Movement Follows Breath: Structural Integration Frees Muscles, Expands Potential
Sep 02, 2016 01:41AM
● By Mikel Bensend
The way you breathe is the way you move through life. A constricted breath can limit you physically, emotionally and psychologically. On the other hand, the expansive breath can open up the world to you. If you can’t gain a full breath, you can’t exert yourself physically as well as you would like. You may tend to lock your breath into places that don’t support the freedom to expand; you also may find it difficult to expand past those limitations you’ve created. In stressful periods, do you constrict your breath? If so, you may find it hard to move, respond to those challenges, feel inspired or find inspiration in your life.
Few people ever consider how complex the very act of breathing is and how many parts of the body are actually involved. The diaphragm pulls down, creating a negative pressure environment inside the rib basket to draw air into the lungs. For physical exertion requiring more oxygen, you have muscles in the shoulders, neck, lower torso, and between the ribs to create a more dynamic and forced breath. Like muscles performing any other function, the muscles involved in breathing may become limited in function when not used properly.
How do these limitations really feel?
Try this exploration: Stand comfortably and observe your breath at rest. Do you breathe more into your front or back, left or right side, upper torso or lower torso? Can you feel all of the ribs move when you breathe or are there places that seem to be “asleep”? Every area that you don’t gently expand is or can become an area of restriction. Without your conscious awareness, these areas begin to limit your ability to breathe fully and deeply. The lack of mobility in these areas also restricts your ability to twist, bend and flex. It comes back to the fact that if muscles aren’t used, they begin to atrophy and become unable to perform their optimal function.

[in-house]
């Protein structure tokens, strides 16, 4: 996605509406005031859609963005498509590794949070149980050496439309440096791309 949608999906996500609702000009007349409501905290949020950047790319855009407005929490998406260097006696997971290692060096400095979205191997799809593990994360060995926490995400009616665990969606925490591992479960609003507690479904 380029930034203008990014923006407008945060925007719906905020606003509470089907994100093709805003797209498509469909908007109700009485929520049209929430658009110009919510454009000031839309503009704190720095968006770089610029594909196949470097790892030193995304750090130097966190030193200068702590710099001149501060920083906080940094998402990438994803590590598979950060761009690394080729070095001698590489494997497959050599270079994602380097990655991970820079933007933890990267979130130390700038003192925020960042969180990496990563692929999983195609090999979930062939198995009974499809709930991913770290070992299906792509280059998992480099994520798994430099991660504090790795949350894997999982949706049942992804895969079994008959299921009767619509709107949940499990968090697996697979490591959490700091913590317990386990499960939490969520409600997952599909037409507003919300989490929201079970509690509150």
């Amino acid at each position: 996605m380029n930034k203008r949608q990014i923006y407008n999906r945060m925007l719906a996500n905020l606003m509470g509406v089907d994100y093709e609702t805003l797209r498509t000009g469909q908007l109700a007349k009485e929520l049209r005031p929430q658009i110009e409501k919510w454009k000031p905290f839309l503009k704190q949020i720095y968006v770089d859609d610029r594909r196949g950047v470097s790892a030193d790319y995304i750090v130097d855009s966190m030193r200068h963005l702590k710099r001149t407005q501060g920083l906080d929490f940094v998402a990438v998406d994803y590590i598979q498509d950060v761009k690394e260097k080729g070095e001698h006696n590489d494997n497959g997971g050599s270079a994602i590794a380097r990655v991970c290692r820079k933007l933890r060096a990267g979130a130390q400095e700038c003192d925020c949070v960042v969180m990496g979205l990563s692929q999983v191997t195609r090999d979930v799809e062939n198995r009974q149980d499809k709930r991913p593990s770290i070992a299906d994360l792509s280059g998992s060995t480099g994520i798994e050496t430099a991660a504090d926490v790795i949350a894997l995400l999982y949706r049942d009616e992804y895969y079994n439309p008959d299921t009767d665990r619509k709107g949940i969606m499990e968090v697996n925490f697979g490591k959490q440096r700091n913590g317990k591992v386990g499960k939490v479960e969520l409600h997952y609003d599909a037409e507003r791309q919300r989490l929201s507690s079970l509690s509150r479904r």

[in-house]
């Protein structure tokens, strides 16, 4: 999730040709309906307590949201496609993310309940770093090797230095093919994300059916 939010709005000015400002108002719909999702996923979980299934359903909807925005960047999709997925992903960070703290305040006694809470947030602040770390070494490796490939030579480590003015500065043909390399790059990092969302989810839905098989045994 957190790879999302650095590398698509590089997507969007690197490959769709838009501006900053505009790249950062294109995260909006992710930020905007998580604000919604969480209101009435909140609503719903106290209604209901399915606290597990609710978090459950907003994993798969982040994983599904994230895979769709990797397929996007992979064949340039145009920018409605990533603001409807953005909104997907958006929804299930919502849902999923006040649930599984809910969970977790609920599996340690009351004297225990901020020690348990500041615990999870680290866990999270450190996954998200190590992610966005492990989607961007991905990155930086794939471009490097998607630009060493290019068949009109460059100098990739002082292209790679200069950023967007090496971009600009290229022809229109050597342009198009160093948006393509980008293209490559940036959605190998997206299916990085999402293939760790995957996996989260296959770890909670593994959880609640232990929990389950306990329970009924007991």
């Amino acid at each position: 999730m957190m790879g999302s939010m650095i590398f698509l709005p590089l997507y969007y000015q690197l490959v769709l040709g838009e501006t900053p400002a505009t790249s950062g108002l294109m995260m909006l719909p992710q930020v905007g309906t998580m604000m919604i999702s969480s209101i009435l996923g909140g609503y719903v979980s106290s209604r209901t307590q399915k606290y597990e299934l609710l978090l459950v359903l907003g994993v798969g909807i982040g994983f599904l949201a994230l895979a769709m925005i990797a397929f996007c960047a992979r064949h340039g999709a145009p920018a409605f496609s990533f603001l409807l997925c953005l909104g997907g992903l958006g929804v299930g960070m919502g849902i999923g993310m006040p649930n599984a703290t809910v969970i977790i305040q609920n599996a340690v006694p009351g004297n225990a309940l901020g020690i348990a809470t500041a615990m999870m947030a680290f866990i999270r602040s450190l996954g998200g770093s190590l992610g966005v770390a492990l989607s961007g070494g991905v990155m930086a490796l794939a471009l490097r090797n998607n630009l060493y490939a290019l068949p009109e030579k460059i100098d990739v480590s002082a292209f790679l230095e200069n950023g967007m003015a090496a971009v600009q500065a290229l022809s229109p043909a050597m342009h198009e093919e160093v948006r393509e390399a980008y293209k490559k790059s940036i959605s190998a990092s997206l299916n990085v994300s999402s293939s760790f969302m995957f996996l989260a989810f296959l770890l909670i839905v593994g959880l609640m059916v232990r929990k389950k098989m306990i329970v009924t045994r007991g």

The more a restricted pattern is present, the greater the effect on the entire body. Average resting rate for adults is 14-18 breaths per minute. A resting rate of 14 breaths per minute is over 20,000 breaths per day, and that’s not including an increased rate due to walking, climbing stairs, exercising and other movement. Restrictions in your breathing create limitations throughout the body. By freeing up the ability to breathe fully and comfortably, you give the body the support to open restrictions in all areas, the oxygen to assimilate the change in the tissues, and the energy to take advantage of this new freedom.
Rolfing or structural integration is ultimately about removing restrictions to movement and function, allowing your body to find freedom and balance. Goals for your first session in a Rolfing series include opening up structures to expand your ability to breathe so that you can assimilate more oxygen in preparation for the future changes. Because of the new freedom of breathing and the openness of the related structures, you gain increased mobility and flexibility with that first session and set the stage for all future sessions.
Mikel Bensend is a certified advanced Rolfer and principal at Westport Rolfing, with offices in Westport and Fairfield. Connect with him at 203-216-9770, [email protected] or WestportRolfing.com. See ad, page 17.